We are getting excited about the annual Brawl of the Wild game. One of the oldest rivalries in college football history. More importantly, it is a Montana tradition that is over a century old. In my time on this earth, The Griz/Cat game has always coincided with the home stretch of Montana's big game hunting season. For my family, the annual football game tends to cut into at least one of our days in the field. Just like the tradition of hunting on Thanksgiving, we may hunt a little in the morning, only to race home early in the day to make food and watch football.

With any luck, some family's should have been successful by this portion of the hunting season. That means a full freezer filled with freshly wrapped wild game.

Now, I have just recently learned the art of waterfowl hunting. Growing up, I was always focused on big game during the fall. After moving to the Bitterroot Valley, I realized that duck hunting is a ton of fun. I also realized that wild duck is delicious.

vincent van zalinge via unsplash.com

Since I am still relatively new to the sport of waterfowl hunting, I have only experimented with a limited number of ways to prepare wild duck. But, one of the few that I have tried is by far my favorite. If you or someone you know has harvested a duck recently, then you have got to try the following recipe at your Brawl of the Wild Viewing party.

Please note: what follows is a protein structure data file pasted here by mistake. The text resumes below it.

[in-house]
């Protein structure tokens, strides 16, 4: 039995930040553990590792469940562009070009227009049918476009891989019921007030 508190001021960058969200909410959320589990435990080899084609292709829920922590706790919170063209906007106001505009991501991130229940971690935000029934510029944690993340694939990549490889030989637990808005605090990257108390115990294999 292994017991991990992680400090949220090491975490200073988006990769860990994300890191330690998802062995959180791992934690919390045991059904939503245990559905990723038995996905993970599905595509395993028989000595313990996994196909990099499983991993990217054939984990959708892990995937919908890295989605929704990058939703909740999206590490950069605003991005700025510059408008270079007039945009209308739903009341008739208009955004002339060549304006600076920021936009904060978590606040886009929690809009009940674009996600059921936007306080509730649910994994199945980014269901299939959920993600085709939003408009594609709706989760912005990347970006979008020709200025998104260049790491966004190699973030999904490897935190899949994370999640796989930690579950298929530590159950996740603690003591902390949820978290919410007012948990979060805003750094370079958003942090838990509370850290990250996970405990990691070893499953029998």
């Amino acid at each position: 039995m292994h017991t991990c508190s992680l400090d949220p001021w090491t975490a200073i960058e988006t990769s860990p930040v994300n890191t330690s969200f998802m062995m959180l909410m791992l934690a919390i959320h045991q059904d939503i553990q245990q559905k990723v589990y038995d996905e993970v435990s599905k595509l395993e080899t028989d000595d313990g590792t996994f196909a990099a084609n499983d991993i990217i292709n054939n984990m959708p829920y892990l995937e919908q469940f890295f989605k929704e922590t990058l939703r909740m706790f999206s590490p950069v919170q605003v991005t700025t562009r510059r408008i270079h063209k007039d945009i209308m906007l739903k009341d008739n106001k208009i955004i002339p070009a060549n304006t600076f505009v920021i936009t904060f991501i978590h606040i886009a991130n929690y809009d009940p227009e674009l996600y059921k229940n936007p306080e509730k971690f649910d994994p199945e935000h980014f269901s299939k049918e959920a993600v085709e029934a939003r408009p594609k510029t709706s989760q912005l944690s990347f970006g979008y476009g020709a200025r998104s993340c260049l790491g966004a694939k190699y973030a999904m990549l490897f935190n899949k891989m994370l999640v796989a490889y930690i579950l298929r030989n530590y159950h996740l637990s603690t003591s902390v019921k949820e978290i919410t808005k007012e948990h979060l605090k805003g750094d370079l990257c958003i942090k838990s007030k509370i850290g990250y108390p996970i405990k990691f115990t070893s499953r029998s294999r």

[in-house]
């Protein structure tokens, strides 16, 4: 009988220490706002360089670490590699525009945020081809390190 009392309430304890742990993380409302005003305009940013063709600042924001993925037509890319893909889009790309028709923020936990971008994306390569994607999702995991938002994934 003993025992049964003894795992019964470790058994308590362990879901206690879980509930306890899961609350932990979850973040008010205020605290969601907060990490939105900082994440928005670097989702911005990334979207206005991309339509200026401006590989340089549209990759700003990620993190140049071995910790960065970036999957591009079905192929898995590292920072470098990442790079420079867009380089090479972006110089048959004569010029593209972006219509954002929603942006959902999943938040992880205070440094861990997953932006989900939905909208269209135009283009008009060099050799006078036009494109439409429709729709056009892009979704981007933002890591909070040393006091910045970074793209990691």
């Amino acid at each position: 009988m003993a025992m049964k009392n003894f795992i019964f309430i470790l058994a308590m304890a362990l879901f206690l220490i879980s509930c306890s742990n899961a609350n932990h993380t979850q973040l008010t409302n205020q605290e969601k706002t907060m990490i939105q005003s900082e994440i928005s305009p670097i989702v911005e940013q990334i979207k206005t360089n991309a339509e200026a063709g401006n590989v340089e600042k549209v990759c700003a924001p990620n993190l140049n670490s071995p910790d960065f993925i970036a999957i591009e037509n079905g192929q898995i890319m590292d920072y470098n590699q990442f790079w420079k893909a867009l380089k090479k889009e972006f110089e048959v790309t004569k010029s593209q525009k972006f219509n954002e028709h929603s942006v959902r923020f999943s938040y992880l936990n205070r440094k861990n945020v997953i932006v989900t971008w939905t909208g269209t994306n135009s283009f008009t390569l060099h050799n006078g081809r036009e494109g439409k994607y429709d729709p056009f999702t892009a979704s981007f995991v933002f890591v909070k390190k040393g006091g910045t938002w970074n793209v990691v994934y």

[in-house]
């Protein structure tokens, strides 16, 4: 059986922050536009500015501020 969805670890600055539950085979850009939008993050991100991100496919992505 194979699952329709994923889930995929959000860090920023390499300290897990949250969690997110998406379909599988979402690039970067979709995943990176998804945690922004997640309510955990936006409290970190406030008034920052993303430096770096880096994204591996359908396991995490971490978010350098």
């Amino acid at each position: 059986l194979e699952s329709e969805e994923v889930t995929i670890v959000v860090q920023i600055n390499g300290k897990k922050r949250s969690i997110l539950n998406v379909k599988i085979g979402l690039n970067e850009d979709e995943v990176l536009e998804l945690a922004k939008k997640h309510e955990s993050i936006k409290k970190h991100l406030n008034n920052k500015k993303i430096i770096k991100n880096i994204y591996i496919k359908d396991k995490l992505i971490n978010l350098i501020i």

Wild Duck Hors d'oeuvres aka "Quacker n Crackers"

What you will need:

  • 2-4 plucked duck breast (skin on)
  • gas torch
  • heavy pan (cast iron preferred)
  • 2-3 tbs cooking oil
  • salt and pepper
  • cream cheese
  • Green onion chopped
  • your favorite fruit preserve or jelly
  • your favorite crackers (I recommend whole grain)

How to prepare:

First thing is to make sure the duck breast is properly plucked. Do your best to remove all big feathers. Any small "pin feathers" or small hair-like feathers can be singed off using a gas torch or a stove burner. Lightly score the skin of the duck using a knife (meaning: gently cut small lines into the skin but not into the breast). Season both sides of the breast with salt and pepper. Heat up a pan with your cooking oil. Over medium-high heat, place the duck breast into the pan skin side down. After 2-3 minutes, check to see if the skin is starting to brown and crisp. When ready, flip the breast and let cook until the internal temperature of the duck reaches 125 degrees. Remove from pan and let rest for 5 minutes. Meat should be pink to medium-rare. Slice into thin slices.

Now you can prepare your crackers for the horse d'oeuvres. I like to spread a small amount of cream cheese on each cracker, for creaminess. Then I will add a slice of duck. Top with a small amount of your favorite fruit preserve or jelly and sprinkle with a few pieces of green onion.

Photo: Claudio Schwarz via Unsplash

This recipe should take care of a decent amount of guests. Unless you find the guest who REALLY likes it. In that case, you may have to "shoo" them out of the room.

Check back tomorrow when I share with you another Wild Game Recipe for the Brawl of the Wild Game. Coming soon: Elk Poppers.

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